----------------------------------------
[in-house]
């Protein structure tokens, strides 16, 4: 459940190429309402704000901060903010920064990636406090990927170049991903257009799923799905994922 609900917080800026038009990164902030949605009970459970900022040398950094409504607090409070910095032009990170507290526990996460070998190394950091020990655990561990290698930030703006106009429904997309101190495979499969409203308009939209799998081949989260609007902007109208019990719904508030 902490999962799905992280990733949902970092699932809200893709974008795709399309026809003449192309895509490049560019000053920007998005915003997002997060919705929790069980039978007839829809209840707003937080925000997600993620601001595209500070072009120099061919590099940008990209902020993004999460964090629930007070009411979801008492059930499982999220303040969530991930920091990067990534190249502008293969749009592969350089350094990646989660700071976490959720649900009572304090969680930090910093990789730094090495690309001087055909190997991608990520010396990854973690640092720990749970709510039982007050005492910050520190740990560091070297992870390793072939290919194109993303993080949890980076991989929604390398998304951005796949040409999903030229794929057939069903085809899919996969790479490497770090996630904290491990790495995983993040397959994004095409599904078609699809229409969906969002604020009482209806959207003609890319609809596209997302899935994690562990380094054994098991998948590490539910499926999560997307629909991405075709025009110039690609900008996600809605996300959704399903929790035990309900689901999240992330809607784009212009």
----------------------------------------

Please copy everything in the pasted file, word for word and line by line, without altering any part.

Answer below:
[in-house]
């Protein structure tokens, strides 16, 4: 459940190429309402704000901060903010920064990636406090990927170049991903257009799923799905994922 609900917080800026038009990164902030949605009970459970900022040398950094409504607090409070910095032009990170507290526990996460070998190394950091020990655990561990290698930030703006106009429904997309101190495979499969409203308009939209799998081949989260609007902007109208019990719904508030 902490999962799905992280990733949902970092699932809200893709974008795709399309026809003449192309895509490049560019000053920007998005915003997002997060919705929790069980039978007839829809209840707003937080925000997600993620601001595209500070072009120099061919590099940008990209902020993004999460964090629930007070009411979801008492059930499982999220303040969530991930920091990067990534190249502008293969749009592969350089350094990646989660700071976490959720649900009572304090969680930090910093990789730094090495690309001087055909190997991608990520010396990854973690640092720990749970709510039982007050005492910050520190740990560091070297992870390793072939290919194109993303993080949890980076991989929604390398998304951005796949040409999903030229794929057939069903085809899919996969790479490497770090996630904290491990790495995983993040397959994004095409599904078609699809229409969906969002604020009482209806959207003609890319609809596209997302899935994690562990380094054994098991998948590490539910499926999560997307629909991405075709025009110039690609900008996600809605996300959704399903929790035990309900689901999240992330809607784009212009």